Peeling Back The Layers
by Kelly Minter
I was making a homemade pasta sauce out of vine-ripened cherry tomatoes, fresh garlic, and zucchini on Valentine’s Day, or Galentine’s Day as my friend Paige likes to refer to it. (Horrifically cheesy, I know, but strangely comforting to be able to reclaim the day for the singles of my gender.) The recipe called for fresh or canned artichoke hearts, but some silent alarm of compromise sounded at the thought of buying something canned for my otherwise from-scratch meal. I knew that none of my dinner guests would know if I cut a canned artichoke corner here or there, but I figured if I was going to the trouble of rolling out homemade semolina pasta dough, I would learn how to cut a fresh artichoke in a way that laid bare its prized heart.
This was possibly one of the greatest errors of my young-adult life. After whittling away the pointy leaves of four artichokes, I think I came away with enough quartered hearts for one guest to have one sliver in one bite. Before sautéing these little remnants, I treated them to a delicate lemon juice bath like they were on the endangered species list, because—who knew—artichoke hearts oxidize immediately. I don’t think I’ve ever coddled a food more, except perhaps pine nuts, which can cost you a day’s wage if you over-broil them.
Eventually I decided to “supplement” with the silly cans. But for all my defeat, I found scraping the furry little choke out of the center of the heart soothingly therapeutic. This may reveal that I need other forms of therapy, but at the very least I liked the image of ridding a valuable delicacy of its thistly exterior. Forgiveness can be much the same way: often it involves a lot of peeling away of layers. We find ourselves rejoicing over one discarded leaf of bitterness here and another leaf of anger there, while still recognizing we have a few more of revenge and gossip to go. If we’re intent on seeking the Bible for its healing truths, we’ll find it as smart as a paring knife, sharp enough to discern the motives and desires of our heart. And that is essential when walking through forgiveness.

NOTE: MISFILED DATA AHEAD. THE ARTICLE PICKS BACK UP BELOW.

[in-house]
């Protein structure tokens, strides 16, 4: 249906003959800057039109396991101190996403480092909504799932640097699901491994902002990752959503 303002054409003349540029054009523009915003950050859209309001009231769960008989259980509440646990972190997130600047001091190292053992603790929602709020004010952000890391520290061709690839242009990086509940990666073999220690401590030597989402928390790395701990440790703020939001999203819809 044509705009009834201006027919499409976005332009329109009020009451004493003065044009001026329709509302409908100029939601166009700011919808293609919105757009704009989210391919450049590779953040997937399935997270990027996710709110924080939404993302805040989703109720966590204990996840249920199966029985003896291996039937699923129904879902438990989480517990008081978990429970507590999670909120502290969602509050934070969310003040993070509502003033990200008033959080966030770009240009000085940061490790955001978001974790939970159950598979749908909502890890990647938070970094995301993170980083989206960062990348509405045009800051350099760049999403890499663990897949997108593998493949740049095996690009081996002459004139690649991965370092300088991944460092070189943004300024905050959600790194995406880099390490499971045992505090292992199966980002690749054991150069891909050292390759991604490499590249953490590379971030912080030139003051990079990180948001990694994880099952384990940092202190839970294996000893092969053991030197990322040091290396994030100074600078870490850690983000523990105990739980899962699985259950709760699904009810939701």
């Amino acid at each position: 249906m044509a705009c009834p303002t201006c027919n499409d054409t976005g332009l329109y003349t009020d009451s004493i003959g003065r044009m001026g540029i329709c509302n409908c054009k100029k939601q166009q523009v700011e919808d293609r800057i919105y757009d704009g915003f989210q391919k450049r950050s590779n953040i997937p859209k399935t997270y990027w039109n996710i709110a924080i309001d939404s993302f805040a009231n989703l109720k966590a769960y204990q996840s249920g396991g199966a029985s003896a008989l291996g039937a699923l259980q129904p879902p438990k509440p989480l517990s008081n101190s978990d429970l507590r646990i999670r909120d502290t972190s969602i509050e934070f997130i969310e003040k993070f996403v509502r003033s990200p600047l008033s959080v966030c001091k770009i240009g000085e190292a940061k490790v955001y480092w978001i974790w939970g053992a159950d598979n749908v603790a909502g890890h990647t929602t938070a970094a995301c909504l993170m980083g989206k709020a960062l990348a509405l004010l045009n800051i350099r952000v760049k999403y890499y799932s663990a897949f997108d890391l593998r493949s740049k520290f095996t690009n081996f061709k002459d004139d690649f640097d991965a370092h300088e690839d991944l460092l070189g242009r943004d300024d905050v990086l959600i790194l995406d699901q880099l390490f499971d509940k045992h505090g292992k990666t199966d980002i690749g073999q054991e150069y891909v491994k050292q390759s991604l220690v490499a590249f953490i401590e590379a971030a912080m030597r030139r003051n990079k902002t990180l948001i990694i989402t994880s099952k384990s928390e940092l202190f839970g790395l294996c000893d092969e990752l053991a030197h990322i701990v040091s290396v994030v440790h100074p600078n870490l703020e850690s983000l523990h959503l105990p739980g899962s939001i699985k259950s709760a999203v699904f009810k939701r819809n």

If you will indulge me with the artichoke analogy for one more paragraph (I’m really trying to get my wasted-artichoke money’s worth), it has been my experience that even after shedding my bitter leaves, the whole thing eventually comes down to one prickly center: the core of an old wound. It might be rejection, abandonment, betrayal, slander, loss of innocence; but whatever it is, you will always know it.
It will be the ugliest and most difficult piece to reconcile, and it will be the last thing to stand between you and the glory of a cleansed heart. It will take the grace of God to scrape the thing out, but it will be worth every supernatural release if you allow Him to do it—and you can take that straight to the lemon juice bowl. (I just went too far, didn’t I?)
Still, when we’re faced with the deepest betrayals of life, such as affairs, the losses from a divorce, childhood abuse, or a drunk driver who killed a loved one, just the idea of forgiveness can seem like a reckless invitation to throw our very last vestige of control out the window. In our most painful circumstances, unforgiveness seems like the one thing we still have left!
So what do we do with the idea that forgiveness threatens our control? Is forgiveness—even for the worst of offenses—truly synonymous with losing our grip on things? I know when I have worked through deep offenses, forgiving meant letting go, and yes, letting go meant losing control. But losing control to whom? To those who have manipulated and hurt us, or to the God who loves us and cares a great deal about justice?
I believe that forgiveness does mean losing control, not to the reckless offender but rather to the capable heart of God. “So then, those who suffer according to God’s will should commit themselves to their faithful Creator and continue to do good” (1 Peter 4:19).